Takes 2 Minutes: Add Your Voice End 24/7 Tethering of Dogs in Pennsylvania

A quick email, a phone call from you can facilitate passage of SB 373 in the PA House and end 24/7 inclement weather tethering for dogs.

article from http://www.humane-pa.org

Senator Richard Alloway + 18 co-sponsors introduced SB 373, which  overwhelmingly passed the Senate 45-4! Now it needs to pass the House. Please call, write, e-mail,  or use social media to contact your State Representative  to request their support of  SB 373.  Your message can be short, stating simply “I am a constituent – please support SB 373, the inclement weather/anti-tethering bill.”

Please follow up by making a call to Representative Ron Marsico, Chairman of the Judiciary Committee, to ask him to move SB 373 from his committee: Rep. Marsico: (717) 783-2014 or rmarsico@pahousegop.com.

SB 373 will:

  • Ensure that a dog is removed from the tether in periods of inclement weather.
  • Provide minimum standards for length and type of tether.
  • Ban the use of poke, pinch, or pronged collars which pose a danger to the dog while tethered.
  • Ensure that the dog may only be tethered long enough for the owner to complete a temporary task and that the owner may not leave the dog unattended and tethered.

Facts about tethering:

What does “chaining” or “tethering” of dogs mean?                      

These terms refer to the practice of fastening a dog to a stationary object or stake, usually in the owner’s backyard, as a means of keeping the animal under control. These terms do not refer to the periods when an animal is walked on a leash.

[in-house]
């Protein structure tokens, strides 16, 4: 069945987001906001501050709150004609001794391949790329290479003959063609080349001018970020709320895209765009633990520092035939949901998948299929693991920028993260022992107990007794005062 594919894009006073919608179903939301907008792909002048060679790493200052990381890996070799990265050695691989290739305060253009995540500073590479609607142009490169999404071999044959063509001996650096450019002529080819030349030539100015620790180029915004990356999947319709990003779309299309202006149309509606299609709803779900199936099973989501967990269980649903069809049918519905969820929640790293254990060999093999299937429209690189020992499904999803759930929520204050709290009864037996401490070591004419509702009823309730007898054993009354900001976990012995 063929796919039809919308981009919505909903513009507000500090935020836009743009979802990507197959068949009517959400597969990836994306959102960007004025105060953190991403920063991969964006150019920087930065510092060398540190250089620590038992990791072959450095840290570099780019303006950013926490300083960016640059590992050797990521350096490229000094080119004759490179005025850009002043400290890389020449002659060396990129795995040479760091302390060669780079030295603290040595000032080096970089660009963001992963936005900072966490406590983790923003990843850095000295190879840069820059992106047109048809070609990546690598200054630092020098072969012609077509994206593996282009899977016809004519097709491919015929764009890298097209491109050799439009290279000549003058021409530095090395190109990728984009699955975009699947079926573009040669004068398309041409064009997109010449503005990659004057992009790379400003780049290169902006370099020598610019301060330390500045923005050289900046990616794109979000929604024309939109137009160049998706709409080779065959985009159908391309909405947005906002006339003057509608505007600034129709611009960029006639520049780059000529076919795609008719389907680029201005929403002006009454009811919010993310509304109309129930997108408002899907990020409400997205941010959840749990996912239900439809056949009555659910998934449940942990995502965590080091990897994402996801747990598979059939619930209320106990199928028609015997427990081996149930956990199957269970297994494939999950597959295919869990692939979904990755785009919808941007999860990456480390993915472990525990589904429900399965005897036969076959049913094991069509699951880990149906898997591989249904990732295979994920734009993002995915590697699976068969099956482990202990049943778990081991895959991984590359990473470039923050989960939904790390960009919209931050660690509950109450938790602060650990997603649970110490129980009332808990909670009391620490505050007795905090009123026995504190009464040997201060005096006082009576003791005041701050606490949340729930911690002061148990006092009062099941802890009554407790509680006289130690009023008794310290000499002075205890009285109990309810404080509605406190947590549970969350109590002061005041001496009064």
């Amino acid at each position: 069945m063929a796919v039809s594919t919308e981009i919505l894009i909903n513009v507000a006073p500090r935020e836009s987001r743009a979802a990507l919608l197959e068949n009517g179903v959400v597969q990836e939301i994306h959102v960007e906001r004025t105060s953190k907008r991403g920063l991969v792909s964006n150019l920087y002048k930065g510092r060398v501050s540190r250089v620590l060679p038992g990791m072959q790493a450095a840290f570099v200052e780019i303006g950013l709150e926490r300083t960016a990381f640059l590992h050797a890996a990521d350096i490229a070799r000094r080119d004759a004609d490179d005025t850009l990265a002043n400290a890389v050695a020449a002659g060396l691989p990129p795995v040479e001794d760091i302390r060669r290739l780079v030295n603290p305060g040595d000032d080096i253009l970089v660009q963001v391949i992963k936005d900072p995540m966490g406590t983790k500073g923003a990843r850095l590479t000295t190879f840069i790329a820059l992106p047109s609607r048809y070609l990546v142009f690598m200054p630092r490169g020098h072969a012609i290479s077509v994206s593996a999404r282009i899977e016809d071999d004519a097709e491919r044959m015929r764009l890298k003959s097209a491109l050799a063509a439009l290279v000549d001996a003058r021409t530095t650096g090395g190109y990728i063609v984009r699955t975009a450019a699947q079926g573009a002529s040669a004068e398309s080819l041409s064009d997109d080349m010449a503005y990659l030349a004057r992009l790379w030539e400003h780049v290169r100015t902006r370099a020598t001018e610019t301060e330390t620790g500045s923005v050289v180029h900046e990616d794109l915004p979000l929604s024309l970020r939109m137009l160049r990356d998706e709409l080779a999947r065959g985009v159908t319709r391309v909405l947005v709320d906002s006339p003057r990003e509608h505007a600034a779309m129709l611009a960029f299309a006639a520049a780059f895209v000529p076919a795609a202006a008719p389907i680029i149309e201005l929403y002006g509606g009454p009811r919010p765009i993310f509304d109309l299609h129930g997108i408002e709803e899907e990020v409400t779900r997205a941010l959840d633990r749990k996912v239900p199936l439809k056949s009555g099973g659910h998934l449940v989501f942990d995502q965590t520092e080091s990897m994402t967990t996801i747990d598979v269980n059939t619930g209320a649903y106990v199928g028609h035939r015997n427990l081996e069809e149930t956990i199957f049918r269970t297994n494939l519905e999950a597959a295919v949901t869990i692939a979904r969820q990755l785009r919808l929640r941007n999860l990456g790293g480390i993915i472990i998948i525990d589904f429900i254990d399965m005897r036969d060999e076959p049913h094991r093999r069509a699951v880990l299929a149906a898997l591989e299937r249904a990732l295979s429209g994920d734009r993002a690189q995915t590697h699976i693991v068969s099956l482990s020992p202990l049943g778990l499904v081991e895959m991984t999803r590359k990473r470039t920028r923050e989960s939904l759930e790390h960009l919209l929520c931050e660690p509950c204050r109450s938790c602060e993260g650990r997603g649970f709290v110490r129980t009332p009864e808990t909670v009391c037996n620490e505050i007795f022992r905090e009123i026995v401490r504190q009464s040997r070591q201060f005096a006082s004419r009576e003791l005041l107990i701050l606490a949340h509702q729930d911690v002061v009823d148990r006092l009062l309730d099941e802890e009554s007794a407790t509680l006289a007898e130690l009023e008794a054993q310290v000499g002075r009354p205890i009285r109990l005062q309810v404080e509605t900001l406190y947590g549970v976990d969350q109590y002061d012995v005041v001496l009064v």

Why is tethering dogs inhumane?

Dogs are naturally social animals who thrive on interaction with people and other animals. A dog kept chained in one spot for hours, days, months or even years suffers immense psychological damage. An otherwise friendly and docile dog, when kept continuously chained, becomes neurotic, unhappy, anxious and often aggressive.

In many cases, the necks of chained dogs become raw and covered with sores, the result of improperly fitted collars and the dogs’ constant yanking and straining to escape confinement. Dogs have even been found with collars embedded in their necks, the result of years of neglect at the end of a chain.

In addition to The ASPCA, The Humane Society of the United States and numerous animal experts, even the U. S. Department of Agriculture issued a statement in the July 2, 1996, Federal Register against tethering: “Our experience in enforcing the Animal Welfare Act has led us to conclude that continuous confinement of dogs by a tether is inhumane. A tether significantly restricts a dog’s movement. A tether can also become tangled around or hooked on the dog’s shelter structure or other objects, further restricting the dog’s movement and potentially causing injury.”

What effects does tethering have on the community?